The pop-up retail business has proven itself to be more than “just a phase,” and continues to be an effective marketing tool for companies of all industries. Whereas many businesses use pop-ups to showcase their brand, products and services, there are a few fashion brands who view this marketing opportunity to curate art and design into their stores.

Many may ask, what is the point in fashion? Fashion defines one’s persona in the way of dressing. It is a statement through style and allows us to create looks and trends that’ll help portray ourselves to friends, family and strangers. Clothing can reflect our moods, as we express ourselves through carefully selected garments. It can also be a lot of fun with people taking to social media as means of a creative outlet.

However, for retailers, being fashionable does not stop at the clothing they create and produce. Their stores should coincide with their image, whether it be preppy, prim and proper or indie and grunge. A boring store leads to boring clothing. Therefore, retailers should consider the rise of pop-up stores and meld together art, design and fashion into a single pot. Companies such as Westfield Speciality Leasing can provide the perfectly fashionable retail kiosk.

Here examples of successful fashion pop-ups that prove creativity doesn’t have to end with the stitching of the clothes.

COS Los Angeles

Inspired by mirrors, surfaces and silhouettes, architecture firm Snarkitecture created an experimental temporary retail space for LA-based fashion label COS. What started out as an empty industrial space, transformed into two rooms belonging to two different tonal families – one white and the other pastel pink. These minimalistic designs meant the focus was on the two racks of similarly, minimalistic designed clothes.

This reflected space created an illusion of an altered world as it investigated the boundaries between art, architecture and fashion.


Fruit of the Loom produce inexpensive, packaged underwear, yet opened a fake luxury pop-up to draw in high-end consumers. Aside from changing their name, they intentionally created a luxurious boutique by hanging their reasonably priced lingerie over pretentious, over-the-top trees. Using art, structure and persuasive design, they managed to entice shoppers who were lured by the high-end disguise.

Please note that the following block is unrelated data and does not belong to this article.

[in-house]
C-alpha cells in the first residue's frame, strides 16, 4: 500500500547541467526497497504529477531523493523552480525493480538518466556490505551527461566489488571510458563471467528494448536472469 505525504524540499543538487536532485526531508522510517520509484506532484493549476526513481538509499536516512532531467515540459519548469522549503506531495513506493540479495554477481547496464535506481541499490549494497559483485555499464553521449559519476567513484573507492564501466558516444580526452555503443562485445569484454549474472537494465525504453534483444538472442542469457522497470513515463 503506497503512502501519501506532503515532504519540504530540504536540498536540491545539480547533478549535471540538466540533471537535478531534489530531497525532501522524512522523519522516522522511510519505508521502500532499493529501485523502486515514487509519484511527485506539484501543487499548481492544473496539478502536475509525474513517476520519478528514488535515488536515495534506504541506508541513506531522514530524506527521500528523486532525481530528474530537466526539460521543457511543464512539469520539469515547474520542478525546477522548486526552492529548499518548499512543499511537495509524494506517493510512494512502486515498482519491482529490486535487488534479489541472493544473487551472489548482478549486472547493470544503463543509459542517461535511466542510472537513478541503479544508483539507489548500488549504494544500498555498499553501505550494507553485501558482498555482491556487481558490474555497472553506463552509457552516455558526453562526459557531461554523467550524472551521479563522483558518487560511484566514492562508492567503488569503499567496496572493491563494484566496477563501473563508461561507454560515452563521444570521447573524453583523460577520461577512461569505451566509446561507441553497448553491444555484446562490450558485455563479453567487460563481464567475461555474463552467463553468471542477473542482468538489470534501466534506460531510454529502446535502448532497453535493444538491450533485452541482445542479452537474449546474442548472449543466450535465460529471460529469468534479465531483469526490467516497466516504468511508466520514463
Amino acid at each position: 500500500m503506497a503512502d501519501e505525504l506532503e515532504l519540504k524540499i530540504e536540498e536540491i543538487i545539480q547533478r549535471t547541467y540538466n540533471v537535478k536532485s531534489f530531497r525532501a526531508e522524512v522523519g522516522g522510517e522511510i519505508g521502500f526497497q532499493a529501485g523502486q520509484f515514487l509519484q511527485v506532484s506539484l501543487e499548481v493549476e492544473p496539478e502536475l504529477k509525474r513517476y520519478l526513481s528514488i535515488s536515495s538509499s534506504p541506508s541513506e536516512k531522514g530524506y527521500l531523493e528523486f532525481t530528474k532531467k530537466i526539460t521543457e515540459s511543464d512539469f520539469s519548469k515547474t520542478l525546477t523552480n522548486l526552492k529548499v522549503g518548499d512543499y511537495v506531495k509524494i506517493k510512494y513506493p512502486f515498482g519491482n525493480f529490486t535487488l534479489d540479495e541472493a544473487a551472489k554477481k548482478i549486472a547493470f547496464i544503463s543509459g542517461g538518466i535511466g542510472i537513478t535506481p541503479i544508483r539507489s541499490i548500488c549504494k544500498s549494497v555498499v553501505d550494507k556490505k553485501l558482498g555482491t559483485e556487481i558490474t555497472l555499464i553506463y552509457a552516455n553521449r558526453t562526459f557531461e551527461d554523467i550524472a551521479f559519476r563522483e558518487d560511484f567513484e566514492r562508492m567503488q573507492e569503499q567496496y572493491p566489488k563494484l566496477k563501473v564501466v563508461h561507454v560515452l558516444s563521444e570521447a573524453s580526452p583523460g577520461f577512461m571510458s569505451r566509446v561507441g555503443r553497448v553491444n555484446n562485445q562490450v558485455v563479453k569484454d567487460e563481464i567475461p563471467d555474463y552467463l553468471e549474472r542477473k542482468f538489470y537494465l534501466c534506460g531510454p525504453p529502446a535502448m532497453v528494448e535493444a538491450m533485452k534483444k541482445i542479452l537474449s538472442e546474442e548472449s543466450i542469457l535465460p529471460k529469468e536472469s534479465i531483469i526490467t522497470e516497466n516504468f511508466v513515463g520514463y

Fruit of the Loom managed to convey how human beings are susceptible to art and how design is important when selling and marketing clothing.



When Arnsdorf created a pop-up, they were confronted with a minimal budget. However, Australian clothier didn’t allow this to deter them and ended up creating an otherworldly environment out of 154 pairs of neutral-colored pantyhose. This experimentation of creative materials ensured they stood out from the crowd, which of course, is what fashion is all about.

Kanye West: The Life of Pablo

As you’d expect from an artist like Kanye, known as Yeezus to some, there was an edge to the shopping experience in his London pop-up. The 2016 event reeked exclusivity, with a strict 20 people in 20 people out policy, where fans formed orderly queues while gazing over the shopping guide handed out to them. By providing menu-like shopping guides, it created the experience of waiting for a seat at an infamous restaurant as well as a minimalistic vibe through no-fuss wire racking and naked walls.